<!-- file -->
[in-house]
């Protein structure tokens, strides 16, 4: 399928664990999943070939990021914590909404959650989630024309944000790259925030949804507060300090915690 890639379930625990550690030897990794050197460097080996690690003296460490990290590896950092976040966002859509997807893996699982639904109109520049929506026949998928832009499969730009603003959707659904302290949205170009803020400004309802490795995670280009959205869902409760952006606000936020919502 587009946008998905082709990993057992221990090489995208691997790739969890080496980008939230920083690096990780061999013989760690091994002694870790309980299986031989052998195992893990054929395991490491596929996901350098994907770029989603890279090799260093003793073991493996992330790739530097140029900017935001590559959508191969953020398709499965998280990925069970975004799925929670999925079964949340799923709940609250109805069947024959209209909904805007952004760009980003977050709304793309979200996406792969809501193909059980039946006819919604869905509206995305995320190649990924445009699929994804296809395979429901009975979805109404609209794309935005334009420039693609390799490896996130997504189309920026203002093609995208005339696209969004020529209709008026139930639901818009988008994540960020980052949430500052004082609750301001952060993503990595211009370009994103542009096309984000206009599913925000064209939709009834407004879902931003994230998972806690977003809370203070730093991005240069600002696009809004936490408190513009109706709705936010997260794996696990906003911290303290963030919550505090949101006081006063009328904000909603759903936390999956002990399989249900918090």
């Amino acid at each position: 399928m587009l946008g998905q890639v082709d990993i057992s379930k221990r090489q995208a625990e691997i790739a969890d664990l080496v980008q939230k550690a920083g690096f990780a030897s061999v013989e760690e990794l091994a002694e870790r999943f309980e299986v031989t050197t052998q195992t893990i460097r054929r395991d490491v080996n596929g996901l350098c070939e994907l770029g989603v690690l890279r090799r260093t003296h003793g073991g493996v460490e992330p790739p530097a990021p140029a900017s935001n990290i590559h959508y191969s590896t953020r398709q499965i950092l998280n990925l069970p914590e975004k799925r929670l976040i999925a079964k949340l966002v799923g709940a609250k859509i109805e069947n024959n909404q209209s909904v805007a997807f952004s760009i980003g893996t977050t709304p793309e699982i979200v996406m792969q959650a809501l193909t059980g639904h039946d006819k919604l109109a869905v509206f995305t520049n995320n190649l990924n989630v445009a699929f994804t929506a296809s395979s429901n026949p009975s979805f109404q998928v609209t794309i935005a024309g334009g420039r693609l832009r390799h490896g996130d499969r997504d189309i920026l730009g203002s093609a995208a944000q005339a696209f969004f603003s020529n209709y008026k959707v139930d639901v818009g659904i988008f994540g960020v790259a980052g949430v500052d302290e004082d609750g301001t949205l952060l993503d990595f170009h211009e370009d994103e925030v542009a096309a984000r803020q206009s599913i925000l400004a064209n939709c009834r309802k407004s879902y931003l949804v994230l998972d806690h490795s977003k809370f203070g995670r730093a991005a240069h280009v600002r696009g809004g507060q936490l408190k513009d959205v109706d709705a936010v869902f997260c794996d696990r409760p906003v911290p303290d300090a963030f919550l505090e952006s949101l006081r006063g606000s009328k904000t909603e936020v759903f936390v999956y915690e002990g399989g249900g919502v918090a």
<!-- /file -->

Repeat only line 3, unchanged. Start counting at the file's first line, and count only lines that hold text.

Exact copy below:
């Amino acid at each position: 399928m587009l946008g998905q890639v082709d990993i057992s379930k221990r090489q995208a625990e691997i790739a969890d664990l080496v980008q939230k550690a920083g690096f990780a030897s061999v013989e760690e990794l091994a002694e870790r999943f309980e299986v031989t050197t052998q195992t893990i460097r054929r395991d490491v080996n596929g996901l350098c070939e994907l770029g989603v690690l890279r090799r260093t003296h003793g073991g493996v460490e992330p790739p530097a990021p140029a900017s935001n990290i590559h959508y191969s590896t953020r398709q499965i950092l998280n990925l069970p914590e975004k799925r929670l976040i999925a079964k949340l966002v799923g709940a609250k859509i109805e069947n024959n909404q209209s909904v805007a997807f952004s760009i980003g893996t977050t709304p793309e699982i979200v996406m792969q959650a809501l193909t059980g639904h039946d006819k919604l109109a869905v509206f995305t520049n995320n190649l990924n989630v445009a699929f994804t929506a296809s395979s429901n026949p009975s979805f109404q998928v609209t794309i935005a024309g334009g420039r693609l832009r390799h490896g996130d499969r997504d189309i920026l730009g203002s093609a995208a944000q005339a696209f969004f603003s020529n209709y008026k959707v139930d639901v818009g659904i988008f994540g960020v790259a980052g949430v500052d302290e004082d609750g301001t949205l952060l993503d990595f170009h211009e370009d994103e925030v542009a096309a984000r803020q206009s599913i925000l400004a064209n939709c009834r309802k407004s879902y931003l949804v994230l998972d806690h490795s977003k809370f203070g995670r730093a991005a240069h280009v600002r696009g809004g507060q936490l408190k513009d959205v109706d709705a936010v869902f997260c794996d696990r409760p906003v911290p303290d300090a963030f919550l505090e952006s949101l006081r006063g606000s009328k904000t909603e936020v759903f936390v999956y915690e002990g399989g249900g919502v918090a």